Fenway Park's 100th anniversary team: Where do you put Ted Willams?
Fenway Park: Who are the best Red Sox players of the past 100 years? The Monitor goes outside the box to name its lineup.
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No-brainer selections, right? Well, not so fast.
If you voted in the online balloting for club’s All-Fenway Park 100th Anniversary Team then you know just how agonizing it was to complete the lineup card.
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The results, which the team announced during its final 2012 home game, should fuel some arguments, especially at certain positions. Left field in particular is a tough call given the presence of three Hall of Famers on the ballot: Ted Williams, Carl Yastrzemski, and Jim Rice.
Who would you choose?
Creating such a straight-laced, by-the-book ballot seems unnecessarily rigid, which is why the Monitor has scrapped it to name an All-Fenway team that takes some liberties in making out its lineup.
So here's our custom All-Fenway Park Centennial Team:
Right-handed pitcher – Roger Clemens
Obviously there’s potential for controversy here. Although cleared of perjury charges recently, Clemens hasn’t convinced everybody that he was “clean” throughout his 24-year career. But given that the All-Fenway team should be about what a player did in a Red Sox uniform, Clemens is our man. If he ever did take steroids, it allegedly wasn’t until long after he left Boston.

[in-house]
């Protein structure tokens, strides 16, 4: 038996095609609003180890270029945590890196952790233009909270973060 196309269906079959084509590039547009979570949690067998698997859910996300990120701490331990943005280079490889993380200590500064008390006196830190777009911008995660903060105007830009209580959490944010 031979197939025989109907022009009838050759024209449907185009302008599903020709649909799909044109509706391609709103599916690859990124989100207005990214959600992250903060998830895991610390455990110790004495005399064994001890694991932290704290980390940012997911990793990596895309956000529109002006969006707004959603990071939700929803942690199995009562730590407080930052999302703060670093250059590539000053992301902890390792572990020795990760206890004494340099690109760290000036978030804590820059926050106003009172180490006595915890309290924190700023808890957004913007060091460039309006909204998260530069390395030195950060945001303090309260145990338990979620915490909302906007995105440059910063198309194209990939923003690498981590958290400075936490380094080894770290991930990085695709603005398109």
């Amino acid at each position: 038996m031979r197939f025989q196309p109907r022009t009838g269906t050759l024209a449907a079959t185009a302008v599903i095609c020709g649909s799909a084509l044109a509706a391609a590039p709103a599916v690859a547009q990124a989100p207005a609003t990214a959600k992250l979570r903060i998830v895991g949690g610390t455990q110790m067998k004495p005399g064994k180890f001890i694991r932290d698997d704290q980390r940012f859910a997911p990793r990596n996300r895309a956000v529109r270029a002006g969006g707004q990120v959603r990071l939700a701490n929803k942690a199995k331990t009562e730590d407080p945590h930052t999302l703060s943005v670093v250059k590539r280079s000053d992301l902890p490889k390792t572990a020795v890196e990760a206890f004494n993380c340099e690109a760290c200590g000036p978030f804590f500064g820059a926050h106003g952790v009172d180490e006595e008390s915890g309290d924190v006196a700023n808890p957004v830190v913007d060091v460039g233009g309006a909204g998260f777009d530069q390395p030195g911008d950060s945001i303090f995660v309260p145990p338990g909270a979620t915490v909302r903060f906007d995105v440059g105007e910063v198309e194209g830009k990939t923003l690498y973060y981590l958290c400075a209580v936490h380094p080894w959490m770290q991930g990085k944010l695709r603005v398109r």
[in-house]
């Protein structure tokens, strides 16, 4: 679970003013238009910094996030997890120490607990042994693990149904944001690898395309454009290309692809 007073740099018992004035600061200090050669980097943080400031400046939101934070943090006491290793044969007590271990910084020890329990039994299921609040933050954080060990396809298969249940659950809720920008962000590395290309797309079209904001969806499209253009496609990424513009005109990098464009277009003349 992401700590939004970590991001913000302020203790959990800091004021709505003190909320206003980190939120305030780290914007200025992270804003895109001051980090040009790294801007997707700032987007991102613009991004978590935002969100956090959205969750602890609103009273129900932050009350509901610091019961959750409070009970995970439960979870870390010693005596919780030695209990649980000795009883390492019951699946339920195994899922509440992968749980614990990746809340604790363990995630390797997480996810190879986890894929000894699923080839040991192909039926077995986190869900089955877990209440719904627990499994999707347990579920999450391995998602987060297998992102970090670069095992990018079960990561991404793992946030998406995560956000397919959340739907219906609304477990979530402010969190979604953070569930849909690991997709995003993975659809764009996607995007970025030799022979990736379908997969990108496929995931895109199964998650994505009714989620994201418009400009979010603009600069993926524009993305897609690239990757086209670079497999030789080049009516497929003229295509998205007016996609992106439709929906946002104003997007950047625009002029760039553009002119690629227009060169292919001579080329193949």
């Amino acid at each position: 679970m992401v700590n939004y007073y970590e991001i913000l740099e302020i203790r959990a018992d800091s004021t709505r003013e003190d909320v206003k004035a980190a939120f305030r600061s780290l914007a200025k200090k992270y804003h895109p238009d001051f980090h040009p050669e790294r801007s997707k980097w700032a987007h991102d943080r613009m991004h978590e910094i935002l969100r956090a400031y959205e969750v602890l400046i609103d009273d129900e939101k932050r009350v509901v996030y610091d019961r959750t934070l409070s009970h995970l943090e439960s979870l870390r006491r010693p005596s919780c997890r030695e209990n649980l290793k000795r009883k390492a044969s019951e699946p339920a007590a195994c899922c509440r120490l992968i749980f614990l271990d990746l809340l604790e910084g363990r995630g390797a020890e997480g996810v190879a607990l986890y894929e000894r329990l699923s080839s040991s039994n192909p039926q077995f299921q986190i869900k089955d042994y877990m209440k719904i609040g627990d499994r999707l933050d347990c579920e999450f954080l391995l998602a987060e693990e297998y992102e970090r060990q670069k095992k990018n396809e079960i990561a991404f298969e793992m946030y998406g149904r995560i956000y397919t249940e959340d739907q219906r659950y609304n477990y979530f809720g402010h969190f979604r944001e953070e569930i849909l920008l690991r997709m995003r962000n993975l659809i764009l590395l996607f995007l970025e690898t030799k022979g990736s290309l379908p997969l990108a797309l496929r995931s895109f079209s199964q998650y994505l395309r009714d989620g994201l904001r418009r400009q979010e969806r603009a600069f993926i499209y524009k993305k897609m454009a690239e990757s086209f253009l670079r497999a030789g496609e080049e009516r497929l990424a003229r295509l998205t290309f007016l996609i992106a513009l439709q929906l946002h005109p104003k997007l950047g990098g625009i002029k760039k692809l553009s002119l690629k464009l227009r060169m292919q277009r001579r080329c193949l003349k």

While some might argue that Pedro Martinez deserves the nod for stretches of white-hot pitching brilliance, Clemens deserves the edge with three Cy Young Awards while in Boston compared with Pedro’s two. Clemens also had three 20-win seasons to Pedro’s two. By the way, Cy Young himself pitched for the Red Sox and would be in the discussion had his career in Red Sox flannels not ended in 1908, four years before Fenway Park opened.
Left-handed pitcher – Babe Ruth
Making Babe the southpaw hurling selection might seem odd, but it’s really not. He started his career as a pitcher, and a very good one, and didn’t become a slugging outfielder until traded to the Yankees. With Boston, he turned in back-to-back seasons with 23 and 24 wins. His winning percentage during six seasons was .659 and his earned-run average an impressively low 2.19.
Fellow southpaw Lefty Grove made the Hall of Fame as a pitcher, but his greatest seasons came in the first part of 17-year career in which he played for the Philadelphia Athletics. In Ruth’s favor, it should be added, he had it all over Lefty as a hitting pitcher. In a Red Sox uniform, Ruth batted .300 or better four times, while Lefty’s best batting average during eight Boston seasons was a measly .162.
Catcher – Carlton Fisk